First manufactured in 1959, the original Mini became the iconic car of the 1960s and its popularity quickly spread far beyond its homeland of Britian. Fifty-seven years and a number of parent company changes later, Mini is still doing its thing and the models are looking as stylish as ever.
I’d ridden shotgun in a Mini once, quite a few years back, but never had the pleasure of driving one myself until last weekend, so to say I was excited for my test drive would be something of an understatement.
It was the Paceman, Mini’s entry into the crossover market, that I would be driving and with slightly elongated doors and a gently slanting roof, it cut a unique and effortlessly chic silhouette that only heightened my desire to get behind the wheel and see what it was capable of.
Inside, the distinctive design continues with numerous quirky touches dotted around the cabin. The first thing that struck me was the unusual placement of the speedometer, which occupies centre stage, curving its way around the infotainment system. For those who find this a little confusing or distracting, there is also a digital display of your speed directly in your eye line, below the rev counter. Hitting the relatively quiet Muscat Expressway on a Friday morning, I found that the Paceman sticks to the road like a go-kart thanks to the optional ALL4 all-wheel drive. You’re quite low to the ground, which is not to everyone’s tastes, but you can have a great deal of fun picking your way between the monster-sized SUVs and 4x4s that dominate Muscat’s roads and have no fear of the Paceman going anywhere other than exactly where you want thanks to superb handling.
Sport mode is engaged by flicking a switch instead of pressing a button, which just adds to the racy feel of the overall package, and once you’ve done this, the 190-horsepower 1.6-litre twin-scroll turbo engine kicks in, hurtling you forward with a smile on your face. To get the most out of the engine and for a more exhilarating experience, I’d recommend selecting manual and controlling the gear changes via the paddles behind the steering wheel.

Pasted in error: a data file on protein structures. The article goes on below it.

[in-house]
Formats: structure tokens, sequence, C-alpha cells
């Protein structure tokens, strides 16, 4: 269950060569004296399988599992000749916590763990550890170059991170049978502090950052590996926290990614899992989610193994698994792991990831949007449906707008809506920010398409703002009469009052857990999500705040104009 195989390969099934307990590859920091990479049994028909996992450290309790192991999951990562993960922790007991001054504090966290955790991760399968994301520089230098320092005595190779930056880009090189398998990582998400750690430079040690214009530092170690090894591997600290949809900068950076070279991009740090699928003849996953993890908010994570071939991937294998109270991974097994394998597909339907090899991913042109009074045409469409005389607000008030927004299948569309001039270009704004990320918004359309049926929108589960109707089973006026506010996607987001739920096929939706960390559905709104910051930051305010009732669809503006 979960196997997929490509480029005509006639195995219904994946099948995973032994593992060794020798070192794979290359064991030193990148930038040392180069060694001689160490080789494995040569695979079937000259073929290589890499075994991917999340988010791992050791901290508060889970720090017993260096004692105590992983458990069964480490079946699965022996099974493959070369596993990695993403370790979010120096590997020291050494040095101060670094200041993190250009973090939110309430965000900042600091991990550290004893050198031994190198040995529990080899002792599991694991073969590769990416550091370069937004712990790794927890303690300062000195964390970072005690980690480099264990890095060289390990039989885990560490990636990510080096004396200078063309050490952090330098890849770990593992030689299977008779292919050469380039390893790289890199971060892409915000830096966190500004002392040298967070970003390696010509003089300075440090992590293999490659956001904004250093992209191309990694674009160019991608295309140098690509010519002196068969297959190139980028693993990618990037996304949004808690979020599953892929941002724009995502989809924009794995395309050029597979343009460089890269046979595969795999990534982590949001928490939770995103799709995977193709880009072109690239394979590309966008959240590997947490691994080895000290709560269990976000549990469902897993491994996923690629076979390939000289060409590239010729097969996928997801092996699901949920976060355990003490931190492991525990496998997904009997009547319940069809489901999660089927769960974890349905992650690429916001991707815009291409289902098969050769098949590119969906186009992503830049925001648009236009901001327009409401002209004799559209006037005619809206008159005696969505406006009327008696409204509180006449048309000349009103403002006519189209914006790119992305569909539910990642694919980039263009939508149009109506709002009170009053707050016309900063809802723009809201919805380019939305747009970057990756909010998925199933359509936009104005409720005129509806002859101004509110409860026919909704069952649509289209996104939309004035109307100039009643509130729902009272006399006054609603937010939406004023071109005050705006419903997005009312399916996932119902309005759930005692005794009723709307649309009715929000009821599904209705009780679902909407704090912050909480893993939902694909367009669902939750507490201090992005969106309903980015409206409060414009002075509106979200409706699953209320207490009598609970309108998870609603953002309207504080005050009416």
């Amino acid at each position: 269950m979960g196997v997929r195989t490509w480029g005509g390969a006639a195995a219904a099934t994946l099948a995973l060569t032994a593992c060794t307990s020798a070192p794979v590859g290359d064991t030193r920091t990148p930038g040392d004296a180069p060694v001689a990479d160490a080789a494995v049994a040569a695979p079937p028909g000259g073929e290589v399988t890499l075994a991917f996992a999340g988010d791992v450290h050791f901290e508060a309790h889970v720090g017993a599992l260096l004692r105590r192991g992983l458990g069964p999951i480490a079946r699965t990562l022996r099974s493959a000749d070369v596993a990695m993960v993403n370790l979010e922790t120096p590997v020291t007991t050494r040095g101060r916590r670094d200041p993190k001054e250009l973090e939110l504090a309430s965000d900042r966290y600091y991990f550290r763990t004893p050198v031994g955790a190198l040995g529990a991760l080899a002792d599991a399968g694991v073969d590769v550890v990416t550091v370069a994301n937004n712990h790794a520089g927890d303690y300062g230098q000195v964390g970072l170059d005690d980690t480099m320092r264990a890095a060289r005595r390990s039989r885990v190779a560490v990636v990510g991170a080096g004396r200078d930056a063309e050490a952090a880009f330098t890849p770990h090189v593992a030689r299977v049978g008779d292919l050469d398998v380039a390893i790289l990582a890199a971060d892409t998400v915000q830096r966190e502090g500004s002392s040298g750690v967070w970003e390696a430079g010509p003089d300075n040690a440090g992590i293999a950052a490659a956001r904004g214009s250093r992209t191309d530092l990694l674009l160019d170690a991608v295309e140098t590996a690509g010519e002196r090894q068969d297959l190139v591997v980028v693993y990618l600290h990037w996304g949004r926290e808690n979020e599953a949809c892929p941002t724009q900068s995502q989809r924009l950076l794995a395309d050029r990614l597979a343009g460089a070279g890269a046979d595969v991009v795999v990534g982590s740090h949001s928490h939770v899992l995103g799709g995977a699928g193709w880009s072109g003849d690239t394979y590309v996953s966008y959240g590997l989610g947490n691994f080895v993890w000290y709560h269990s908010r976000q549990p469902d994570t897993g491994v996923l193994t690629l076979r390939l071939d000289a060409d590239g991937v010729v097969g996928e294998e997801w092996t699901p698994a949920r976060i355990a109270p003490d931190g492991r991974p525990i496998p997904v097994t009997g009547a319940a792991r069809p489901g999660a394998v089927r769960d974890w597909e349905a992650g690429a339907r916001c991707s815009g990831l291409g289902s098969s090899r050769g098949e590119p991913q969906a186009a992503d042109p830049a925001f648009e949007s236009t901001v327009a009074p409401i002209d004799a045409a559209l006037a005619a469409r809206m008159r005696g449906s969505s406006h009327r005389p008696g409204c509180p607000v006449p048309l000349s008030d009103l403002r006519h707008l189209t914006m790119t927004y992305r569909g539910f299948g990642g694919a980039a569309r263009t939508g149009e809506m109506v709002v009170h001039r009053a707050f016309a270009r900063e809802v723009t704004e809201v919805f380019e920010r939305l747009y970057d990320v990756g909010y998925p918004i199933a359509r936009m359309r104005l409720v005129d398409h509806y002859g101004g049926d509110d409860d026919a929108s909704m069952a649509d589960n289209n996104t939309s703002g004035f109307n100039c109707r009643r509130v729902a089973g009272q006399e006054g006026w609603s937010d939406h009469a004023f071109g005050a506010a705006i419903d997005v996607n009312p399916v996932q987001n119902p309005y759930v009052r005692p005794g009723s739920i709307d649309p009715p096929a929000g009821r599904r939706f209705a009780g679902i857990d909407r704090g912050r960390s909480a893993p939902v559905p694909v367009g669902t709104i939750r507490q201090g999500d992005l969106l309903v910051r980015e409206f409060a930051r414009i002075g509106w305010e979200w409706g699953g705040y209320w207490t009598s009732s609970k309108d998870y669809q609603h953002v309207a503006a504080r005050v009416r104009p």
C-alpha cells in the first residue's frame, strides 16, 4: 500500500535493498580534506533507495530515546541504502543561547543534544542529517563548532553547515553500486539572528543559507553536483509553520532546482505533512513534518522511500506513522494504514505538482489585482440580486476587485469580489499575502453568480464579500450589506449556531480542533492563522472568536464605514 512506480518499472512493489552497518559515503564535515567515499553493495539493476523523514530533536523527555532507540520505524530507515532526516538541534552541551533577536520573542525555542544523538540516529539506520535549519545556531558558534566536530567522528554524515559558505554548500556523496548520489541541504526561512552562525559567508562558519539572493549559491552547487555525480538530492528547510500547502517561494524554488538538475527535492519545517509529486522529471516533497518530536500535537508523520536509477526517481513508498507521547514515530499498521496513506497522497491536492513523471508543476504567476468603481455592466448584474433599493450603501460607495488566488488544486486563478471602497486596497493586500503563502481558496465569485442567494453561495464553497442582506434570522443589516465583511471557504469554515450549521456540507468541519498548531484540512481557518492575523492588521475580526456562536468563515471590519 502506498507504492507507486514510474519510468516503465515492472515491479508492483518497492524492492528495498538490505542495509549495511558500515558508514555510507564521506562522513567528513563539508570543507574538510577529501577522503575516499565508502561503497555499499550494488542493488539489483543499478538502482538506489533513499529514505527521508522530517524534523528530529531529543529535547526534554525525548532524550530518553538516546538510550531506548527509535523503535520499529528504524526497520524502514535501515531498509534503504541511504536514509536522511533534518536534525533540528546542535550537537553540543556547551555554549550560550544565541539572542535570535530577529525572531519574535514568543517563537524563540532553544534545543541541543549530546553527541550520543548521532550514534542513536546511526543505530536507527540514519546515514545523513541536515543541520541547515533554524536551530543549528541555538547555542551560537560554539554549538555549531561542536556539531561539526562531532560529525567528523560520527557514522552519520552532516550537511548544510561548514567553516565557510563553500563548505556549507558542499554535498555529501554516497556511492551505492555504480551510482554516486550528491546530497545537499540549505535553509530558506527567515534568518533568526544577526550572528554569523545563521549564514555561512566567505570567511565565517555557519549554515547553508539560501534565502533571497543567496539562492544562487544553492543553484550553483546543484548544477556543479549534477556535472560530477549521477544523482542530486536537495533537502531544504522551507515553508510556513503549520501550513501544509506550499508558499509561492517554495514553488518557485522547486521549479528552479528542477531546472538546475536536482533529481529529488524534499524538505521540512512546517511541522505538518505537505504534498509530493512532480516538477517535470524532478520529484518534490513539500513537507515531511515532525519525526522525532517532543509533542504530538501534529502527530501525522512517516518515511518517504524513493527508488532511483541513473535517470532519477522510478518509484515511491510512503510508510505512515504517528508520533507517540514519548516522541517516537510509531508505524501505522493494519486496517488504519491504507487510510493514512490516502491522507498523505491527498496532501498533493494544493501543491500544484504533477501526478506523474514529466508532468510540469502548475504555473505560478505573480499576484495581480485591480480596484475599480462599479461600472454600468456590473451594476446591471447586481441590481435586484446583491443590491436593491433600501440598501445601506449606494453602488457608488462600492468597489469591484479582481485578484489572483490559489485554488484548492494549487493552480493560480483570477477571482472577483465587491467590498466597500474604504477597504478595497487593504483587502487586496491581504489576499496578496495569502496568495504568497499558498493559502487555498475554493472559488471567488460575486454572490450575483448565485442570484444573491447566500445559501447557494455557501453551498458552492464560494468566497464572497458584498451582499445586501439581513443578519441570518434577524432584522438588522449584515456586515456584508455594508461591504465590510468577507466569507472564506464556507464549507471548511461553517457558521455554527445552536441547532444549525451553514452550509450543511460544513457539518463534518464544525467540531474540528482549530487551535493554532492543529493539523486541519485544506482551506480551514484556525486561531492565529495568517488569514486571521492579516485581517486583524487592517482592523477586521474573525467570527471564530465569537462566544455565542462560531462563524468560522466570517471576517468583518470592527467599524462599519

It’s hard to put into words, but I just felt good driving the Paceman. The model I had was a striking electric blue colour, with a contrasting white roof and wing mirrors that made it stand out from the motoring crowd with ease.
The fact that I knew I was turning heads as I shot by couldn’t help but give me a warm feeling inside and a broad grin on the outside.
It would perhaps be foolish to try and cram three people into the back of a compact car like a Mini, so the designers haven’t even tried. Instead, the Paceman offers two individual seats in the back, complete with two cup holders, a storage compartment and a 12-volt power outlet. The effect is that while from the outside you may have reservations on the interior space the car offers, climb in and you’ll be pleasantly surprised as even the rear passengers travel in luxury and comfort.
Officials at Mini say that “the legend is in the detail” and customisation is certainly one thing that the brand prides itself on (the website boasts 10 million potential configurations), which means almost everything can be tweaked to your exact liking. Ambient lighting packages, roof colour, steering wheel design, style of alloy wheels, inlay colour and the type of cloth used for the seats – the choice is quite literally yours.
Despite having only a short time with the Paceman, the overwhelming sense I got from it was one of pure fun. It’s a quirky, young and vibrant car that was an absolute pleasure to drive. I want one.